Spring

The magazine spring is a component that provides the necessary force to push the follower and the ammunition upwards toward the chamber. The strength and quality of the spring directly impact the reliability of the ammunition feeding process. Over time, springs can wear out and must be replaced.

Floor Plate

The floor plate is the magazine's removable bottom part. It holds the spring and follower in the magazine tube and allows for disassembly and maintenance. The floor plate can sometimes be replaced with extended versions to increase the magazine's capacity or to add weight for quicker magazine changes.

Tube

The magazine tube holds all the pieces together and houses the ammunition. It is typically made from metal or high-strength polymer and designed to fit securely within the firearm's magazine well. The interior of the tube is shaped to align the rounds for feeding into the chamber.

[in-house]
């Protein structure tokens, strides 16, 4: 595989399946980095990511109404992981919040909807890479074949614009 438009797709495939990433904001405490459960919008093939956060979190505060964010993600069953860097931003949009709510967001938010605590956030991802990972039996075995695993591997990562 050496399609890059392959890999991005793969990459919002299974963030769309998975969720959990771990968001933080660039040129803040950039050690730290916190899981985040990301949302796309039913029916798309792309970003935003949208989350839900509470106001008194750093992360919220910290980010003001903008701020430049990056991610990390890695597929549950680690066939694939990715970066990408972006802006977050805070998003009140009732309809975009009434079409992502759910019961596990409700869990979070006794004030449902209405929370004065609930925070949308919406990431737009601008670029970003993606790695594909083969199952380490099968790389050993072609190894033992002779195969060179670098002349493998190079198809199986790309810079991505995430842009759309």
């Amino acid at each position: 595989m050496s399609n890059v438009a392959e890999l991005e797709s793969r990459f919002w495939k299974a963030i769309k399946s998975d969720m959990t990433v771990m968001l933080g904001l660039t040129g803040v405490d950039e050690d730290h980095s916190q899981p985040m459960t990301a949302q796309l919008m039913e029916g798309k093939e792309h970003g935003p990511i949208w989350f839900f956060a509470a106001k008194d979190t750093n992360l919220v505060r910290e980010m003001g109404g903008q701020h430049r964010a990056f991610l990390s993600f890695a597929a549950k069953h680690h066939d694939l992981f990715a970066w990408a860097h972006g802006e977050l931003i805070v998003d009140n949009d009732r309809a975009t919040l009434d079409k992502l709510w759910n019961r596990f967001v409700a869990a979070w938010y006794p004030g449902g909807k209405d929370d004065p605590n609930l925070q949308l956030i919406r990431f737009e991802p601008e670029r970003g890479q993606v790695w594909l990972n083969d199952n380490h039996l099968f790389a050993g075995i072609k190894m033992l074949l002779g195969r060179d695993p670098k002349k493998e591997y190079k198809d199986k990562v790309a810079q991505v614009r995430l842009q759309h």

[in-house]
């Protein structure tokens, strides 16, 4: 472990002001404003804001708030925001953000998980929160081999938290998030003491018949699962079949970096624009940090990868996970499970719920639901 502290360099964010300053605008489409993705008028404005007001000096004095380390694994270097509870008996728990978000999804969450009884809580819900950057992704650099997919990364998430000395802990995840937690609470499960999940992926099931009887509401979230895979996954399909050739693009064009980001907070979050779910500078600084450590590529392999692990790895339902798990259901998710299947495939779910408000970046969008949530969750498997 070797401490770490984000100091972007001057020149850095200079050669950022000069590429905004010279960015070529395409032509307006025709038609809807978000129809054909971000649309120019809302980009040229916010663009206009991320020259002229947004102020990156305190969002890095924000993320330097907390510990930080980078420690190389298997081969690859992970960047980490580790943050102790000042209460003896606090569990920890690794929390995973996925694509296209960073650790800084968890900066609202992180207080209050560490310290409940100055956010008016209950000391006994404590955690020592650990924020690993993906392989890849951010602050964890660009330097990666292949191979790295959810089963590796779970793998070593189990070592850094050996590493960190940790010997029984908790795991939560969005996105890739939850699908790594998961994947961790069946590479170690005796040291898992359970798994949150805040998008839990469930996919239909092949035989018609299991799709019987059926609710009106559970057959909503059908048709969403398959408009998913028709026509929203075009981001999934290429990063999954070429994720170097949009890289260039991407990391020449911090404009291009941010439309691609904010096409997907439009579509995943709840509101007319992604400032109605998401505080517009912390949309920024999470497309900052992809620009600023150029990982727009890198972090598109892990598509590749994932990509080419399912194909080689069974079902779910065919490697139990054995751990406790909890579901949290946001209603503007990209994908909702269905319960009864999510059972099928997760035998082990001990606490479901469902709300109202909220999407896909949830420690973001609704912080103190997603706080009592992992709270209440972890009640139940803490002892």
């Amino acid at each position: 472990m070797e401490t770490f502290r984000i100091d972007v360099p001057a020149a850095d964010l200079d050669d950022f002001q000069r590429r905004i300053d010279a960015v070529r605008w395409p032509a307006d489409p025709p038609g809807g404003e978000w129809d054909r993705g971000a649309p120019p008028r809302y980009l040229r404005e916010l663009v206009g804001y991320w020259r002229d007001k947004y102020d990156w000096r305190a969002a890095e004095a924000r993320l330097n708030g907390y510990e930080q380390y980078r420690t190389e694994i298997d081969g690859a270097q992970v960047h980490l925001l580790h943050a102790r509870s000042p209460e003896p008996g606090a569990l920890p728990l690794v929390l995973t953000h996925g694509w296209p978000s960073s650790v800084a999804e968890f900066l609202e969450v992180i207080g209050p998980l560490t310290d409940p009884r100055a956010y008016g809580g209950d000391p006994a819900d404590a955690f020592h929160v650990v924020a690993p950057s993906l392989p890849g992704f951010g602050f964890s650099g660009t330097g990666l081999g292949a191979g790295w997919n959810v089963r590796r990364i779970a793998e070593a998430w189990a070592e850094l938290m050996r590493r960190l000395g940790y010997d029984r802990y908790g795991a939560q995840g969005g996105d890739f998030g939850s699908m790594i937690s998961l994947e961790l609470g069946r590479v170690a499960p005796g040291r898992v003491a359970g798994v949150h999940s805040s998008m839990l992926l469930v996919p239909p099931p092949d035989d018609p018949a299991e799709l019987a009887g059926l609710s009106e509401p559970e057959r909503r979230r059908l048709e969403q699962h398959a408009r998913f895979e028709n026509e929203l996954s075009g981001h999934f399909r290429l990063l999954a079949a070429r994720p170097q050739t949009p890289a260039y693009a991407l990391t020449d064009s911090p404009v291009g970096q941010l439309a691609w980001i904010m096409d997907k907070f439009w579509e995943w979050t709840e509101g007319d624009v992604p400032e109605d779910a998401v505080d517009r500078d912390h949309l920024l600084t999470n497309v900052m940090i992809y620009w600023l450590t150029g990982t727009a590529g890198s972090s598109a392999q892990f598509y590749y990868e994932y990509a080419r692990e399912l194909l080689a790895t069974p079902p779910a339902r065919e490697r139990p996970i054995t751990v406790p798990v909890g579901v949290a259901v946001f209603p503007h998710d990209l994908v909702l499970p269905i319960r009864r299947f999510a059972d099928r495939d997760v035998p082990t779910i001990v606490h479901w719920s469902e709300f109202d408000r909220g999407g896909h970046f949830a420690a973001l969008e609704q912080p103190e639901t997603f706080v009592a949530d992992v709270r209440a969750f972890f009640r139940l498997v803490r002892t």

Feed Ramp

Feed ramps are a component of a pistol with a smooth surface that guides ammunition from the magazine into the chamber. The design of the feed ramp directly impacts a firearm’s reliability because it helps prevent malfunctions like failures to feed or jams.

Pistol Safety Accessories

 A close-up of someone wearing a holster with a handgun inside.

Handgun accessories are optional but they can improve the safety of carrying, storing, and transporting your pistol or ammo. We highly recommend having the following accessories: a gun lock, pistol case, ammo can, cleaning kit, and holster.

Gun Lock

 Redfield Gun Cable Lock.

A muzzle lock, trigger lock, or gun lock is a safety device that attaches directly to the firearm or the firearm storage case to prevent the gun from being fired. This tool is a physical barrier to unauthorized use, increasing safety when the firearm is stored or not in active use.